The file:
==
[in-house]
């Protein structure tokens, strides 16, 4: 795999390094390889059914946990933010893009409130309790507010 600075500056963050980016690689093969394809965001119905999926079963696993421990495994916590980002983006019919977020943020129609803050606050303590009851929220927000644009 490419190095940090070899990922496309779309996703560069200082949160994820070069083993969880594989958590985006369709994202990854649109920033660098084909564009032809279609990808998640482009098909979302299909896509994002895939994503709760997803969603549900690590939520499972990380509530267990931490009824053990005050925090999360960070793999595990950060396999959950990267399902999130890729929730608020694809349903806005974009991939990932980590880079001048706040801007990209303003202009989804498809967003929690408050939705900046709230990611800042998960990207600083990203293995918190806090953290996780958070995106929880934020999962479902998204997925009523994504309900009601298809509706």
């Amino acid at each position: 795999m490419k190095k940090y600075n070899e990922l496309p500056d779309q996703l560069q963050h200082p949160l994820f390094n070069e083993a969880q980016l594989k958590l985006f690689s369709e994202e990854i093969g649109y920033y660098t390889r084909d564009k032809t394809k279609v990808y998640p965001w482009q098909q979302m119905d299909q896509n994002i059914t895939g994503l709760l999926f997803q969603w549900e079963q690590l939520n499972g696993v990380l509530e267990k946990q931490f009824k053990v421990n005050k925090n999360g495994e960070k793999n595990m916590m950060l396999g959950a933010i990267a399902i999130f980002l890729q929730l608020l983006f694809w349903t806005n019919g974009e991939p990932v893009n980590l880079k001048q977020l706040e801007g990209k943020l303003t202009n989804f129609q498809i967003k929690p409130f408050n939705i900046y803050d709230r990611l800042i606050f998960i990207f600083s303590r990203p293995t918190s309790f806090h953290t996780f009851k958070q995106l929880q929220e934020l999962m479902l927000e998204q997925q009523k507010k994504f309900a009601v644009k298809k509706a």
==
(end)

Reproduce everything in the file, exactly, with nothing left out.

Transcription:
[in-house]
């Protein structure tokens, strides 16, 4: 795999390094390889059914946990933010893009409130309790507010 600075500056963050980016690689093969394809965001119905999926079963696993421990495994916590980002983006019919977020943020129609803050606050303590009851929220927000644009 490419190095940090070899990922496309779309996703560069200082949160994820070069083993969880594989958590985006369709994202990854649109920033660098084909564009032809279609990808998640482009098909979302299909896509994002895939994503709760997803969603549900690590939520499972990380509530267990931490009824053990005050925090999360960070793999595990950060396999959950990267399902999130890729929730608020694809349903806005974009991939990932980590880079001048706040801007990209303003202009989804498809967003929690408050939705900046709230990611800042998960990207600083990203293995918190806090953290996780958070995106929880934020999962479902998204997925009523994504309900009601298809509706």
């Amino acid at each position: 795999m490419k190095k940090y600075n070899e990922l496309p500056d779309q996703l560069q963050h200082p949160l994820f390094n070069e083993a969880q980016l594989k958590l985006f690689s369709e994202e990854i093969g649109y920033y660098t390889r084909d564009k032809t394809k279609v990808y998640p965001w482009q098909q979302m119905d299909q896509n994002i059914t895939g994503l709760l999926f997803q969603w549900e079963q690590l939520n499972g696993v990380l509530e267990k946990q931490f009824k053990v421990n005050k925090n999360g495994e960070k793999n595990m916590m950060l396999g959950a933010i990267a399902i999130f980002l890729q929730l608020l983006f694809w349903t806005n019919g974009e991939p990932v893009n980590l880079k001048q977020l706040e801007g990209k943020l303003t202009n989804f129609q498809i967003k929690p409130f408050n939705i900046y803050d709230r990611l800042i606050f998960i990207f600083s303590r990203p293995t918190s309790f806090h953290t996780f009851k958070q995106l929880q929220e934020l999962m479902l927000e998204q997925q009523k507010k994504f309900a009601v644009k298809k509706a």